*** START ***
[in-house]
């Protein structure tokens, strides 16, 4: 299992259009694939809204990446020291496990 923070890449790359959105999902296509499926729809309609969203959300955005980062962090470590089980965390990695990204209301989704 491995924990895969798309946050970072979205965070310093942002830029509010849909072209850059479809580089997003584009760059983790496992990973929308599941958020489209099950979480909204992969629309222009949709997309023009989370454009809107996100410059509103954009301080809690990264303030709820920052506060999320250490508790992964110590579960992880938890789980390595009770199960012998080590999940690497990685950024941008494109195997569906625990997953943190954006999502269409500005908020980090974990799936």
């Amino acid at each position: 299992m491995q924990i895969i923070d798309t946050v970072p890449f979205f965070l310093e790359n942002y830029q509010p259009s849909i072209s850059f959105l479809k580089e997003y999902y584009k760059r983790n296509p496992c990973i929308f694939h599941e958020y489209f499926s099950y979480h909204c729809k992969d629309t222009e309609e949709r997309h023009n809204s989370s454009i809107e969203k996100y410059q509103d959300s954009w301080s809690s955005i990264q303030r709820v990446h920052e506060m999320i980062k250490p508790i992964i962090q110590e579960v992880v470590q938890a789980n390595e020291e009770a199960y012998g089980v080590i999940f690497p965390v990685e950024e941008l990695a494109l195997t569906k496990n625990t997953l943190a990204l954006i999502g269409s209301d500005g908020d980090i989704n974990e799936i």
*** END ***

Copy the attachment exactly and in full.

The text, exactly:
[in-house]
């Protein structure tokens, strides 16, 4: 299992259009694939809204990446020291496990 923070890449790359959105999902296509499926729809309609969203959300955005980062962090470590089980965390990695990204209301989704 491995924990895969798309946050970072979205965070310093942002830029509010849909072209850059479809580089997003584009760059983790496992990973929308599941958020489209099950979480909204992969629309222009949709997309023009989370454009809107996100410059509103954009301080809690990264303030709820920052506060999320250490508790992964110590579960992880938890789980390595009770199960012998080590999940690497990685950024941008494109195997569906625990997953943190954006999502269409500005908020980090974990799936």
């Amino acid at each position: 299992m491995q924990i895969i923070d798309t946050v970072p890449f979205f965070l310093e790359n942002y830029q509010p259009s849909i072209s850059f959105l479809k580089e997003y999902y584009k760059r983790n296509p496992c990973i929308f694939h599941e958020y489209f499926s099950y979480h909204c729809k992969d629309t222009e309609e949709r997309h023009n809204s989370s454009i809107e969203k996100y410059q509103d959300s954009w301080s809690s955005i990264q303030r709820v990446h920052e506060m999320i980062k250490p508790i992964i962090q110590e579960v992880v470590q938890a789980n390595e020291e009770a199960y012998g089980v080590i999940f690497p965390v990685e950024e941008l990695a494109l195997t569906k496990n625990t997953l943190a990204l954006i999502g269409s209301d500005g908020d980090i989704n974990e799936i």